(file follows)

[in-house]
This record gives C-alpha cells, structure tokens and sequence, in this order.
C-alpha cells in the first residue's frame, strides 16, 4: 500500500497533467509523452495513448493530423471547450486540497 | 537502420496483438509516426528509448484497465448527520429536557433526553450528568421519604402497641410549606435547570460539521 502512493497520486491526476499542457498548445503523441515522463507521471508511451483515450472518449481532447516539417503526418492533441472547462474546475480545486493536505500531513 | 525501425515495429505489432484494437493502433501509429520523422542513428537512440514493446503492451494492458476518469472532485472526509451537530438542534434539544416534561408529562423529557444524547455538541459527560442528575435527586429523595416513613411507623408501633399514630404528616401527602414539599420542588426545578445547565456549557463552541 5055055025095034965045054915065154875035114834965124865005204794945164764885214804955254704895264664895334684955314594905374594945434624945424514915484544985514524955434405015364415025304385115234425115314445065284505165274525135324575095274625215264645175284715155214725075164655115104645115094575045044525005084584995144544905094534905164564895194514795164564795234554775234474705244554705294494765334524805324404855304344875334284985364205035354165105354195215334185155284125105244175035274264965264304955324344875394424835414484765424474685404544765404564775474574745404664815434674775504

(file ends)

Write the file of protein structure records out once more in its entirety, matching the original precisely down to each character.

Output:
[in-house]
This record gives C-alpha cells, structure tokens and sequence, in this order.
C-alpha cells in the first residue's frame, strides 16, 4: 500500500497533467509523452495513448493530423471547450486540497 | 537502420496483438509516426528509448484497465448527520429536557433526553450528568421519604402497641410549606435547570460539521 502512493497520486491526476499542457498548445503523441515522463507521471508511451483515450472518449481532447516539417503526418492533441472547462474546475480545486493536505500531513 | 525501425515495429505489432484494437493502433501509429520523422542513428537512440514493446503492451494492458476518469472532485472526509451537530438542534434539544416534561408529562423529557444524547455538541459527560442528575435527586429523595416513613411507623408501633399514630404528616401527602414539599420542588426545578445547565456549557463552541 5055055025095034965045054915065154875035114834965124865005204794945164764885214804955254704895264664895334684955314594905374594945434624945424514915484544985514524955434405015364415025304385115234425115314445065284505165274525135324575095274625215264645175284715155214725075164655115104645115094575045044525005084584995144544905094534905164564895194514795164564795234554775234474705244554705294494765334524805324404855304344875334284985364205035354165105354195215334185155284125105244175035274264965264304955324344875394424835414484765424474685404544765404564775474574745404664815434674775504